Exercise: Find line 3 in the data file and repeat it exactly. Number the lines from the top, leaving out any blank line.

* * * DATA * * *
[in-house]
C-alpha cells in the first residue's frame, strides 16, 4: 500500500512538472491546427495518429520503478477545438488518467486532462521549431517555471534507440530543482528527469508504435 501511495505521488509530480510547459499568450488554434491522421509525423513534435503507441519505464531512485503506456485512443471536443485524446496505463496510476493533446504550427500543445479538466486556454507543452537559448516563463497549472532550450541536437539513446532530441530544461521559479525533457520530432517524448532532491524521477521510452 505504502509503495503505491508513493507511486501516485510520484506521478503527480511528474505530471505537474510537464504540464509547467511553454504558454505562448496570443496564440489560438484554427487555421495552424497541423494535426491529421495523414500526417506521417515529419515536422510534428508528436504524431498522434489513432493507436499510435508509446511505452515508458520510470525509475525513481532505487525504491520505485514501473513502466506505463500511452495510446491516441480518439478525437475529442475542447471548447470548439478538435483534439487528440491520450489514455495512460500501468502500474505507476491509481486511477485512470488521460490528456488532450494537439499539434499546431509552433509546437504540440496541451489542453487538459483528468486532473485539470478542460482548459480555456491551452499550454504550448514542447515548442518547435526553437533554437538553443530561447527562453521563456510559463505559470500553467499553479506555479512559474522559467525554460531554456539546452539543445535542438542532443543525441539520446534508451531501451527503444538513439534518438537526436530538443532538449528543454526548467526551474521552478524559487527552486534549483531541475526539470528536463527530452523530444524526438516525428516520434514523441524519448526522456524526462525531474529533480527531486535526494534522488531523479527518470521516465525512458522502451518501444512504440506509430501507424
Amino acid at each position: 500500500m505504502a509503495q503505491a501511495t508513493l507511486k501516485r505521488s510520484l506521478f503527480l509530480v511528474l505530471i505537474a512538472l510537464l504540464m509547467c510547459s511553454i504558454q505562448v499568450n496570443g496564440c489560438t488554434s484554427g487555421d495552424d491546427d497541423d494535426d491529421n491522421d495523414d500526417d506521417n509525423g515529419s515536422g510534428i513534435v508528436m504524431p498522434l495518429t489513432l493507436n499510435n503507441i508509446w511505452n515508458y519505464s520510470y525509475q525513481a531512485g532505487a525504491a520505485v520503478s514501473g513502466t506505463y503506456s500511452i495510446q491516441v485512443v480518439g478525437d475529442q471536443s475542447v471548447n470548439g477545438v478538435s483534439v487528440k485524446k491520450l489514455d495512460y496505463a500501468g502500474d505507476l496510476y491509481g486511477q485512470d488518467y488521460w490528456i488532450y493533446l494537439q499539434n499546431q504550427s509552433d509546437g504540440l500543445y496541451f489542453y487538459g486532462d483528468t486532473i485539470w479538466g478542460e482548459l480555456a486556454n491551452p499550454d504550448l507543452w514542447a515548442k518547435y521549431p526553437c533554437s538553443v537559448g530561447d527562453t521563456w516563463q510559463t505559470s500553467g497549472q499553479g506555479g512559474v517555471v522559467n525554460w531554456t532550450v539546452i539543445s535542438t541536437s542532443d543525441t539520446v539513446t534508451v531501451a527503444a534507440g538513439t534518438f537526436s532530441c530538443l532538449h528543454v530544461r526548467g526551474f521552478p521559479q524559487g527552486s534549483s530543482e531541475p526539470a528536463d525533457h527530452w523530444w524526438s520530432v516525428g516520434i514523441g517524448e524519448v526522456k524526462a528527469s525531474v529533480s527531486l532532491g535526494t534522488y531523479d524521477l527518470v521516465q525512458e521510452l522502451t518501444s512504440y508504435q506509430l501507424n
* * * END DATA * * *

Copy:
Amino acid at each position: 500500500m505504502a509503495q503505491a501511495t508513493l507511486k501516485r505521488s510520484l506521478f503527480l509530480v511528474l505530471i505537474a512538472l510537464l504540464m509547467c510547459s511553454i504558454q505562448v499568450n496570443g496564440c489560438t488554434s484554427g487555421d495552424d491546427d497541423d494535426d491529421n491522421d495523414d500526417d506521417n509525423g515529419s515536422g510534428i513534435v508528436m504524431p498522434l495518429t489513432l493507436n499510435n503507441i508509446w511505452n515508458y519505464s520510470y525509475q525513481a531512485g532505487a525504491a520505485v520503478s514501473g513502466t506505463y503506456s500511452i495510446q491516441v485512443v480518439g478525437d475529442q471536443s475542447v471548447n470548439g477545438v478538435s483534439v487528440k485524446k491520450l489514455d495512460y496505463a500501468g502500474d505507476l496510476y491509481g486511477q485512470d488518467y488521460w490528456i488532450y493533446l494537439q499539434n499546431q504550427s509552433d509546437g504540440l500543445y496541451f489542453y487538459g486532462d483528468t486532473i485539470w479538466g478542460e482548459l480555456a486556454n491551452p499550454d504550448l507543452w514542447a515548442k518547435y521549431p526553437c533554437s538553443v537559448g530561447d527562453t521563456w516563463q510559463t505559470s500553467g497549472q499553479g506555479g512559474v517555471v522559467n525554460w531554456t532550450v539546452i539543445s535542438t541536437s542532443d543525441t539520446v539513446t534508451v531501451a527503444a534507440g538513439t534518438f537526436s532530441c530538443l532538449h528543454v530544461r526548467g526551474f521552478p521559479q524559487g527552486s534549483s530543482e531541475p526539470a528536463d525533457h527530452w523530444w524526438s520530432v516525428g516520434i514523441g517524448e524519448v526522456k524526462a528527469s525531474v529533480s527531486l532532491g535526494t534522488y531523479d524521477l527518470v521516465q525512458e521510452l522502451t518501444s512504440y508504435q506509430l501507424n